Montgomery, Alabama Alabama has become the 38th state to get federal approval to put aside most of the requirements of the No Child Left Behind law and use its own plan for measuring public school achievement.
The U.S. Department of Education announced Friday that it has given Alabama a waiver.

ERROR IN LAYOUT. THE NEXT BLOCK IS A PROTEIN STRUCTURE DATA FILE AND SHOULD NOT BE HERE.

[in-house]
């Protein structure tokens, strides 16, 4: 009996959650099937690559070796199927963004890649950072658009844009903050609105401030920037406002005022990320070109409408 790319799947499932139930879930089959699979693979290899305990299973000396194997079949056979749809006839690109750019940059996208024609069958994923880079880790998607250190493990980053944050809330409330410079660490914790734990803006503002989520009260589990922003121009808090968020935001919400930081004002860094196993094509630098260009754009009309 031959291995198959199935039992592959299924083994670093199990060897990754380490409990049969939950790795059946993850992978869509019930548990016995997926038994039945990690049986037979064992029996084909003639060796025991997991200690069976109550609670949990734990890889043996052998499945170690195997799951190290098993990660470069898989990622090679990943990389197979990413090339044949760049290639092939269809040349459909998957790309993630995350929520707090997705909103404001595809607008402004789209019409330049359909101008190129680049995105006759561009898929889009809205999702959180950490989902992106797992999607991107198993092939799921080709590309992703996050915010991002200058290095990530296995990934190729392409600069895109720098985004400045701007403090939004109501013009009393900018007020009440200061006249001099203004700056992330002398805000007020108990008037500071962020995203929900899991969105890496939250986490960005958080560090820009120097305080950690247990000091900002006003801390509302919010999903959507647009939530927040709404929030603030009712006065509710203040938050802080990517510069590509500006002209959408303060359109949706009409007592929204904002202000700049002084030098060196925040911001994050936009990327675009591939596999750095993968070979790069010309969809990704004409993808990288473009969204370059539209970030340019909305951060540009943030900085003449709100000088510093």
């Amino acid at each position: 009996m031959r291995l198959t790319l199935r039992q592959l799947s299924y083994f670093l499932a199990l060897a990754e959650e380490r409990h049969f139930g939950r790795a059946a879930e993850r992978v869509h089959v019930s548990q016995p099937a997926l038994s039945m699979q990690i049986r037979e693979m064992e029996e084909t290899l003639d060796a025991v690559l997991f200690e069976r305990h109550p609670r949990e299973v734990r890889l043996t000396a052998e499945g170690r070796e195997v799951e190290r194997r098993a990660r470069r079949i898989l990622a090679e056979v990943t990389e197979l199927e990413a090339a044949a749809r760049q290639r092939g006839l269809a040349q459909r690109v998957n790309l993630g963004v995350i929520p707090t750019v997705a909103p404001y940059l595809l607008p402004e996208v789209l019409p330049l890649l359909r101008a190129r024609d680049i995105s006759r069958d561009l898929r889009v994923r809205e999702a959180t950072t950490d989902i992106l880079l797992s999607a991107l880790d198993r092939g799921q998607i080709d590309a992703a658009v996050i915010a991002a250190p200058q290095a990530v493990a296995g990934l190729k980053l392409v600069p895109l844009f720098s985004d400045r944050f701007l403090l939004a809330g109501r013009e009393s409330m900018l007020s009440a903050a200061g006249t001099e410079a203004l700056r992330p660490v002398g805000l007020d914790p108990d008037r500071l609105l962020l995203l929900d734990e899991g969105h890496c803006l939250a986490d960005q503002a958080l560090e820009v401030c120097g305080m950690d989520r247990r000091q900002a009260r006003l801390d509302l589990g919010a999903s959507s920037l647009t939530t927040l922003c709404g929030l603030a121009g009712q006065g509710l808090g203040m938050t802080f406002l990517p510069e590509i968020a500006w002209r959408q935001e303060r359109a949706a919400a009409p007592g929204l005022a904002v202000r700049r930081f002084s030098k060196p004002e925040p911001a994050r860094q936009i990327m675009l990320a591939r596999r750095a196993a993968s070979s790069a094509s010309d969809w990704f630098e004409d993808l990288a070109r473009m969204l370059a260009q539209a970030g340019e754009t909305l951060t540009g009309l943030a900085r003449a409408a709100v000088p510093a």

Alabama's superintendent of education, Tommy Bice, said No Child Left Behind was a good place to start but its rigid "all or nothing" expectations for adequate yearly progress did not give schools credit for the growth they experienced.
Alabama's home-grown education plan is called Plan 2020. It seeks to have students ready for a career or college when they graduate high school.